Nothing “is being quietly dropped” as alleged. The Cabinet has mandated Home Affairs to put in place the necessary legal instruments to help demonstrate proof of relationship. The status quo will remain until such time that the department has provided this legal instrument.

I don’t know what Grootes means when he says in respect of the unabridged birth certificate, “the wording around the document will be changed”. What will change is the name – to birth certificate. The content remains the same. It is for clarity. The importance of the document phased in from March 2013 is that it provides both the personal details of the child and those of the parents, so that it is possible with certainty to establish parental relations.

There’s no “about-turn” or “reversed” decision on the part of the Cabinet, or defeat of any minister, or victory of another. The immigration law as made by Parliament, as the legislative body, remains in force. Adjustments and mitigating factors are being put in place in the immediate to long term, to make it easier for people to comply with the law. Grootes conflates and confuses issues around this important matter.

With the regulations coming into effect only in 2014 when there had already been concerns raised about the fluctuations in our tourism figures, it is disingenuous to say “the damage to our economy was plain and visible for all to see”. Grootes should tell us why there was a drop in tourism figures before the new regulations took effect. Not only in South Africa, but elsewhere in the world, tourism has taken some knocks over time.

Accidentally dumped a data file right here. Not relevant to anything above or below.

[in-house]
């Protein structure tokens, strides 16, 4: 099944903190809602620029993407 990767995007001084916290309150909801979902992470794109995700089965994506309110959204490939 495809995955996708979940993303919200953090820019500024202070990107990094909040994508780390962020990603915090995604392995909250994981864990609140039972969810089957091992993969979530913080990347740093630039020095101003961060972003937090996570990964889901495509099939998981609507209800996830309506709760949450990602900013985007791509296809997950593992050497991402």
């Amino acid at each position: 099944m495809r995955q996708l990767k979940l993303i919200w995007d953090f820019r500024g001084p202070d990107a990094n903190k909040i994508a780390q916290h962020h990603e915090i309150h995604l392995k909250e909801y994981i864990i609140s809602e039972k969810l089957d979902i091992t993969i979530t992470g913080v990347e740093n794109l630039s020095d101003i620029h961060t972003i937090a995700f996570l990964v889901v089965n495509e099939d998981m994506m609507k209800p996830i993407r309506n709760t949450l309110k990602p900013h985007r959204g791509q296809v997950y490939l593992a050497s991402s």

But we have come to understand that facts are not as important as how some “analysts” feel about something. Grootes feels that children requiring the permission of their parents to travel is bad tourism, he feels it’s insane for South Africa to want to know who visits it by obtaining biometrics, never mind that other countries do this, never mind that the US has five points of application compared to South Africa’s four in China. Grootes doesn’t care that South Africans subject themselves to similar requirements when they travel to the US or Europe, what he feels is that it’s too much for an African country to expect such.

Indeed the government is committed to listening to the needs and concerns of the people. And thus, among other things, it has been agreed that to address problems around the geographical spread of countries like China, India and Russia, measures will be put in place to ease the process of applying for a visa, particularly for tourists.

The tourism industry and other stakeholders generally welcomed the Cabinet’s announcement with maturity, and not triumphalism, mindful of national priorities including economic interests. Nobody has lost. The challenge going forward is to make the new visa regime work for the country, and, in the broader scheme of things, for the region and continent as a whole. DM

Mayihlome Tshwete is head of communications and spokesperson for the home affairs minister.

Photo of Minister Malusi Gigaba by Reuters.